The Abraham Lincoln Memorial Monument was recently named Roadside America's "Sight of the Week" for the week of May 17-23, 2021.
The article details the history of the Lincoln Monument, how it came to be located where it is on the Interstate, and some of the other roadside curiosities on-site, like the Henry Joy monument. Read an excerpt below or click here to read the full article along with historic photos.
"No one driving on Interstate 80 between Cheyenne and Laramie, Wyoming, can possibly miss the colossal, craggy Abraham Lincoln head towering over traffic at exit 323.
But why Lincoln? Why here? Wyoming didn't even exist as a territory when Lincoln was around.
The big head began as a vague idea by the Wyoming Parks Commission, which wanted to celebrate Lincoln's 150th birthday in 1959. As a justification, it cited the Pacific Railway Act of 1862, which Lincoln signed into law, and which later ran the transcontinental railroad through what was later named Wyoming.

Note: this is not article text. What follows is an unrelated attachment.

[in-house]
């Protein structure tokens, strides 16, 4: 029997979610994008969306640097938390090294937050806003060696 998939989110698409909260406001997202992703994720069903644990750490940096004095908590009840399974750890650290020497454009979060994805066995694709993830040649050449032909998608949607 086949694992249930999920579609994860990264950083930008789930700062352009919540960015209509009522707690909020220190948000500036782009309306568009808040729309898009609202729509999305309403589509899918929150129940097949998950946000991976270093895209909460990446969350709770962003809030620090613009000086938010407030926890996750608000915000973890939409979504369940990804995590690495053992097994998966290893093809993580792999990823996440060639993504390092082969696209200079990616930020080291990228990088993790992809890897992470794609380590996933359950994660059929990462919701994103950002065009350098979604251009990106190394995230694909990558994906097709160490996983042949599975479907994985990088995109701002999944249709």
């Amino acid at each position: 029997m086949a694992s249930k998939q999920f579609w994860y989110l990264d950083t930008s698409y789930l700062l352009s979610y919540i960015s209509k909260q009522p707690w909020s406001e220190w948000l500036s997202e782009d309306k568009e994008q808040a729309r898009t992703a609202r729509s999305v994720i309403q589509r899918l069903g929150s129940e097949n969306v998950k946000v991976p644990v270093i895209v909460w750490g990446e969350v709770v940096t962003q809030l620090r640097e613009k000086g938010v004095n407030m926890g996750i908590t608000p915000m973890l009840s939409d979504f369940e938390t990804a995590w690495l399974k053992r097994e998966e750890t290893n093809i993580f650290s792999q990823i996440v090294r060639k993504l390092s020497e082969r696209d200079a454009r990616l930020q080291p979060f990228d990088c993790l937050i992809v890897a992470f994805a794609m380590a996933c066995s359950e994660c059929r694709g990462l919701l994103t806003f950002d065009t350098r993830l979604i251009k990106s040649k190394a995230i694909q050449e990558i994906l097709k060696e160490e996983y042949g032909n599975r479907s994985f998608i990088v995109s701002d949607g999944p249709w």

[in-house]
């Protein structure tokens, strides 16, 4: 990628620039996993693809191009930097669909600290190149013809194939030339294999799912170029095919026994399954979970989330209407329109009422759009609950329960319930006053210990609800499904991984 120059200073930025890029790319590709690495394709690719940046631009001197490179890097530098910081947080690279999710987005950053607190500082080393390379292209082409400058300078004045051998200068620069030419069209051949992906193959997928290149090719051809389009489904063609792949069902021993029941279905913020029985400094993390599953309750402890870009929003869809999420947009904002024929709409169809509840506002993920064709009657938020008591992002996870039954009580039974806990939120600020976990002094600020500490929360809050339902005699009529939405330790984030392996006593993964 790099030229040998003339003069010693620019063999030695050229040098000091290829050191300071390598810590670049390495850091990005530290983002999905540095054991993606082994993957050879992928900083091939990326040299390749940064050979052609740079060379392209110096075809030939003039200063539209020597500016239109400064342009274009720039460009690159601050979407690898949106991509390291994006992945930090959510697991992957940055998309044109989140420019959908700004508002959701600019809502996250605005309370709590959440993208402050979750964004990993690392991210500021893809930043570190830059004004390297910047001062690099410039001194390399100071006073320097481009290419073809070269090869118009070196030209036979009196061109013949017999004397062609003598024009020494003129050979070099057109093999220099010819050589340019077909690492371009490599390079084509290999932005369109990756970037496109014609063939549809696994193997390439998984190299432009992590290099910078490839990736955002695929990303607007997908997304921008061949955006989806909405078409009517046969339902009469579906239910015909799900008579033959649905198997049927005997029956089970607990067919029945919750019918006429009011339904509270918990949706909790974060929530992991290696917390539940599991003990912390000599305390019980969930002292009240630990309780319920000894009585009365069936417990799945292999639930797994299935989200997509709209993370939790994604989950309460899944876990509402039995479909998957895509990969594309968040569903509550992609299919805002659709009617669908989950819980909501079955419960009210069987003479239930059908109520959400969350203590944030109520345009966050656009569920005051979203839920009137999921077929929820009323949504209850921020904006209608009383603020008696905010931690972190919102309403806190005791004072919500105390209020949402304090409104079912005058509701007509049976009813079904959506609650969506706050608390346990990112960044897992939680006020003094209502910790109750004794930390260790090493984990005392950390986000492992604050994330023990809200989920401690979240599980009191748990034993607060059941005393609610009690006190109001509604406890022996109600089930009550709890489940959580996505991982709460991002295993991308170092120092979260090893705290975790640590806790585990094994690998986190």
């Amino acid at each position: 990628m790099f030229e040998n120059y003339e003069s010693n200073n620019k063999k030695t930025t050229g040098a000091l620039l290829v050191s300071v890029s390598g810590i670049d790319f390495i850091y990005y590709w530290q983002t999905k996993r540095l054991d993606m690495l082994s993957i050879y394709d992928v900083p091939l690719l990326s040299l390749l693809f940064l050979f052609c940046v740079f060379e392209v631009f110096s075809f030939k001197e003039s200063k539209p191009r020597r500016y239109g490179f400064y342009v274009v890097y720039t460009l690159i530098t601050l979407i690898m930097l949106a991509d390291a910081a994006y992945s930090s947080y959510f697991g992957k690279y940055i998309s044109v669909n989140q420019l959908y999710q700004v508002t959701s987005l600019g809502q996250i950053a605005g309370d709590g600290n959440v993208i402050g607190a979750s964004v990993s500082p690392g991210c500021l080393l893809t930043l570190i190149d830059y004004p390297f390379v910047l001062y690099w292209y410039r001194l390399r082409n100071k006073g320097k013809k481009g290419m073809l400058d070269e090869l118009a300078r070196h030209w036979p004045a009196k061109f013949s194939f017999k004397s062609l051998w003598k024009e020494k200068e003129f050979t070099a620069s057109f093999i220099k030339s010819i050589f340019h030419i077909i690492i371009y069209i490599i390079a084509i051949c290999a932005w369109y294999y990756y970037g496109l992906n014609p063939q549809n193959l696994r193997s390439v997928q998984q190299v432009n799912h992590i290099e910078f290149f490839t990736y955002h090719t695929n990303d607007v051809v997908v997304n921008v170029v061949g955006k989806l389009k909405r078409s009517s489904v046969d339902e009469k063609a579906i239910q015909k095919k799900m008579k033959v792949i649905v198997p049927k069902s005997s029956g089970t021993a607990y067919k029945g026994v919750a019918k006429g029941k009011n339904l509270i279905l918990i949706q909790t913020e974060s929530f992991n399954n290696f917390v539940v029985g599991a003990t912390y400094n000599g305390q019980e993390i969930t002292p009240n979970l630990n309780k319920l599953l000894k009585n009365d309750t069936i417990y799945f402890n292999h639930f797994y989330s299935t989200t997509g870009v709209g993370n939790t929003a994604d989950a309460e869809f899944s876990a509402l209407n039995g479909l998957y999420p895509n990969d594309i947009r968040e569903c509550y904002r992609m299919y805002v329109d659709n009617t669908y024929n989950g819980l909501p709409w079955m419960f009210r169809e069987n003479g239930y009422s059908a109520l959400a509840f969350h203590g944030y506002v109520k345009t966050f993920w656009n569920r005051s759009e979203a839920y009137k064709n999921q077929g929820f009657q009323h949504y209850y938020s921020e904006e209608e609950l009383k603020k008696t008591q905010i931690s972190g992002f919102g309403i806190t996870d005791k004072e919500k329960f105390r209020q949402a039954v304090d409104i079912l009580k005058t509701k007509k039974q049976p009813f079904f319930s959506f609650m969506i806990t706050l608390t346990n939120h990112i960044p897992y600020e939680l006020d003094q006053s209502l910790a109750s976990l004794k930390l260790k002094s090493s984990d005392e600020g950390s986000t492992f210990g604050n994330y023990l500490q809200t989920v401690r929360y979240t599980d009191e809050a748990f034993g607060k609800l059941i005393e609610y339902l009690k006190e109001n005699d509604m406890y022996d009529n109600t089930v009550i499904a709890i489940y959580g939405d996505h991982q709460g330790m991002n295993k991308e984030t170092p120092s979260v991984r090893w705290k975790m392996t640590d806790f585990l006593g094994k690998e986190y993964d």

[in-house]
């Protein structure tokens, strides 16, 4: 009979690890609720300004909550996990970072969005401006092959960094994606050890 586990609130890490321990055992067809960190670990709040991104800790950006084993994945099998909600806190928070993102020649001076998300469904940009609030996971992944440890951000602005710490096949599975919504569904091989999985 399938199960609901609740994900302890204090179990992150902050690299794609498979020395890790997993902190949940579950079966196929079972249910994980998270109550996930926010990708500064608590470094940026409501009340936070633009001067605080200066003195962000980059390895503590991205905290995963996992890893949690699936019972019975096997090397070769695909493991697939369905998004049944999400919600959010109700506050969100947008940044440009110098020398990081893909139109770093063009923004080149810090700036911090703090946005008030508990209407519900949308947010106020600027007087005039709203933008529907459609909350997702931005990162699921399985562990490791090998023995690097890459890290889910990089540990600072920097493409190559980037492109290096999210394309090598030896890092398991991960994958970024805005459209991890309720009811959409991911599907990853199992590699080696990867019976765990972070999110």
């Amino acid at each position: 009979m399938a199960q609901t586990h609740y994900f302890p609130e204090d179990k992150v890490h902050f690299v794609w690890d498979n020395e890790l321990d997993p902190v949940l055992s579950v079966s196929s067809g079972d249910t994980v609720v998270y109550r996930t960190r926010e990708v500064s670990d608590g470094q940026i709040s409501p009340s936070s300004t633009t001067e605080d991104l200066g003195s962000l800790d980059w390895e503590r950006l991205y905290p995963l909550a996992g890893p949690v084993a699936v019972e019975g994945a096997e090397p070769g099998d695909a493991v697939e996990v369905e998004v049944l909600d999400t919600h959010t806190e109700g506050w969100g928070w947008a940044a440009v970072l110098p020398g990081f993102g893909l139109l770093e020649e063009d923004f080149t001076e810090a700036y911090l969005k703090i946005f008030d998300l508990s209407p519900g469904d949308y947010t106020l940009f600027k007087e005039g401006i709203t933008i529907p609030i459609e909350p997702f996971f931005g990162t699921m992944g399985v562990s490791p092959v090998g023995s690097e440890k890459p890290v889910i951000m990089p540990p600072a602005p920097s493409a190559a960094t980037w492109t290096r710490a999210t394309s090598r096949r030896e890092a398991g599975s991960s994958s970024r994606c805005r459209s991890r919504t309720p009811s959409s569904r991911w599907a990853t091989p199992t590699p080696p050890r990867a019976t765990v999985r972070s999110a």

A rich Wyoming landowner, Charles Jeffrey, put up the money, and the Parks Commission hired Robert Russin, Wyoming's best-known sculptor and a big fan of Lincoln. Unlike the Commission, Russin knew exactly what he wanted: a giant Lincoln head at Sherman Summit east of Laramie, the highest point on the old coast-to-coast Lincoln Highway, 8,878 feet above sea level. He said he'd been dreaming about it since 1947.
Russin sculpted the head out of 70 tons of clay. He described it as "a brooding, contemplative Lincoln... his great heart sorrowing over the rent nation." The head was deliberately made rough and craggy, like its Wyoming surroundings, then cast in bronze in Mexico City. "The statue came up from Mexico with armed guards from the Mexican Army," said Joe Russin, Robert's son, in a 2008 interview for the Laramie Boomerang. "They were afraid that someone was going to steal it."
Perched atop a hollow 30-foot-high concrete pedestal faced with 120 tons of Wyoming granite, the Lincoln head was unveiled with much fanfare on October 18, 1959. Its serendipitous Lincoln Highway location, however, didn't last long. After less than ten years ..."
Click here to read the full article.